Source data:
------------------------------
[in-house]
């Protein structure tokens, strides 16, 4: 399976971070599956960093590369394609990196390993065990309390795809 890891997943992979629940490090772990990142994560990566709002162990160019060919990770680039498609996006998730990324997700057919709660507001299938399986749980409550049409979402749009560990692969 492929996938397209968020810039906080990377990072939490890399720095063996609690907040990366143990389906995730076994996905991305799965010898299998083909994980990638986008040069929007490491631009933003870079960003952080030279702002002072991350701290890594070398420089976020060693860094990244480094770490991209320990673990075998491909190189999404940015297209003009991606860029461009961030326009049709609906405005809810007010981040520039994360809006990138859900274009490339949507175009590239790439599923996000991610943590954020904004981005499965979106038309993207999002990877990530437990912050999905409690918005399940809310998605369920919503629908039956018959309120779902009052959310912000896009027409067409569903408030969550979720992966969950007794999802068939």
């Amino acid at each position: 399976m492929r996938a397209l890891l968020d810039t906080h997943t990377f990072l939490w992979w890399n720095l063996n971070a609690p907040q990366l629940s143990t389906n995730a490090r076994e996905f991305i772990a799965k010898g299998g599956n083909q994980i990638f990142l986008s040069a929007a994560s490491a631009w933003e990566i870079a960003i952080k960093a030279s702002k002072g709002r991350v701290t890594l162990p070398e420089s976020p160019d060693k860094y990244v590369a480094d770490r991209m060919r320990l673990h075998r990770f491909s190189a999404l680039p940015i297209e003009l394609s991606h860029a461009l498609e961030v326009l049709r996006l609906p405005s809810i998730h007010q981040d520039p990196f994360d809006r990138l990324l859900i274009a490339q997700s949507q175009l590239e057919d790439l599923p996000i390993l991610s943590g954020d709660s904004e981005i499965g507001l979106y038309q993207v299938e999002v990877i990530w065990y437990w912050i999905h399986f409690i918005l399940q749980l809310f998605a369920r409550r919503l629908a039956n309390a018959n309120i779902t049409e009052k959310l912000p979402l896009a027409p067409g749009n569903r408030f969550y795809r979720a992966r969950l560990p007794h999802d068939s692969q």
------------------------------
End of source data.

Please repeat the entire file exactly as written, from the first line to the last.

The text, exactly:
[in-house]
């Protein structure tokens, strides 16, 4: 399976971070599956960093590369394609990196390993065990309390795809 890891997943992979629940490090772990990142994560990566709002162990160019060919990770680039498609996006998730990324997700057919709660507001299938399986749980409550049409979402749009560990692969 492929996938397209968020810039906080990377990072939490890399720095063996609690907040990366143990389906995730076994996905991305799965010898299998083909994980990638986008040069929007490491631009933003870079960003952080030279702002002072991350701290890594070398420089976020060693860094990244480094770490991209320990673990075998491909190189999404940015297209003009991606860029461009961030326009049709609906405005809810007010981040520039994360809006990138859900274009490339949507175009590239790439599923996000991610943590954020904004981005499965979106038309993207999002990877990530437990912050999905409690918005399940809310998605369920919503629908039956018959309120779902009052959310912000896009027409067409569903408030969550979720992966969950007794999802068939």
């Amino acid at each position: 399976m492929r996938a397209l890891l968020d810039t906080h997943t990377f990072l939490w992979w890399n720095l063996n971070a609690p907040q990366l629940s143990t389906n995730a490090r076994e996905f991305i772990a799965k010898g299998g599956n083909q994980i990638f990142l986008s040069a929007a994560s490491a631009w933003e990566i870079a960003i952080k960093a030279s702002k002072g709002r991350v701290t890594l162990p070398e420089s976020p160019d060693k860094y990244v590369a480094d770490r991209m060919r320990l673990h075998r990770f491909s190189a999404l680039p940015i297209e003009l394609s991606h860029a461009l498609e961030v326009l049709r996006l609906p405005s809810i998730h007010q981040d520039p990196f994360d809006r990138l990324l859900i274009a490339q997700s949507q175009l590239e057919d790439l599923p996000i390993l991610s943590g954020d709660s904004e981005i499965g507001l979106y038309q993207v299938e999002v990877i990530w065990y437990w912050i999905h399986f409690i918005l399940q749980l809310f998605a369920r409550r919503l629908a039956n309390a018959n309120i779902t049409e009052k959310l912000p979402l896009a027409p067409g749009n569903r408030f969550y795809r979720a992966r969950l560990p007794h999802d068939s692969q």